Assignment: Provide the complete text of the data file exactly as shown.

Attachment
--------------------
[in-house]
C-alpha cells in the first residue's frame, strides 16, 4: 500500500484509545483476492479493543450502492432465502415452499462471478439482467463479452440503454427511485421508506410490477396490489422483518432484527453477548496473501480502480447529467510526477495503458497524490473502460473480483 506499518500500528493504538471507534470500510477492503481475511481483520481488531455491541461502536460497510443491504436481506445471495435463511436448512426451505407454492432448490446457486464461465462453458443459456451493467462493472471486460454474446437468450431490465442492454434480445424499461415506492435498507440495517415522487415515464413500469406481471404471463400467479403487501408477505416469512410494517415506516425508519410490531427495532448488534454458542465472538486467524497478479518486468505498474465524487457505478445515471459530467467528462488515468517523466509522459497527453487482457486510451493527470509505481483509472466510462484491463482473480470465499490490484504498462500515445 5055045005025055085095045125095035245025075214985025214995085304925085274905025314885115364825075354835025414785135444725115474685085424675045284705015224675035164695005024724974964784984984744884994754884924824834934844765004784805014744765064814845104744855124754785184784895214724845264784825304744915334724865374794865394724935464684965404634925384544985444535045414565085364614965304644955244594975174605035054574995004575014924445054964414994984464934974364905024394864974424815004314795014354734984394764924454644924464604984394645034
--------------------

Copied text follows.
[in-house]
C-alpha cells in the first residue's frame, strides 16, 4: 500500500484509545483476492479493543450502492432465502415452499462471478439482467463479452440503454427511485421508506410490477396490489422483518432484527453477548496473501480502480447529467510526477495503458497524490473502460473480483 506499518500500528493504538471507534470500510477492503481475511481483520481488531455491541461502536460497510443491504436481506445471495435463511436448512426451505407454492432448490446457486464461465462453458443459456451493467462493472471486460454474446437468450431490465442492454434480445424499461415506492435498507440495517415522487415515464413500469406481471404471463400467479403487501408477505416469512410494517415506516425508519410490531427495532448488534454458542465472538486467524497478479518486468505498474465524487457505478445515471459530467467528462488515468517523466509522459497527453487482457486510451493527470509505481483509472466510462484491463482473480470465499490490484504498462500515445 5055045005025055085095045125095035245025075214985025214995085304925085274905025314885115364825075354835025414785135444725115474685085424675045284705015224675035164695005024724974964784984984744884994754884924824834934844765004784805014744765064814845104744855124754785184784895214724845264784825304744915334724865374794865394724935464684965404634925384544985444535045414565085364614965304644955244594975174605035054574995004575014924445054964414994984464934974364905024394864974424815004314795014354734984394764924454644924464604984394645034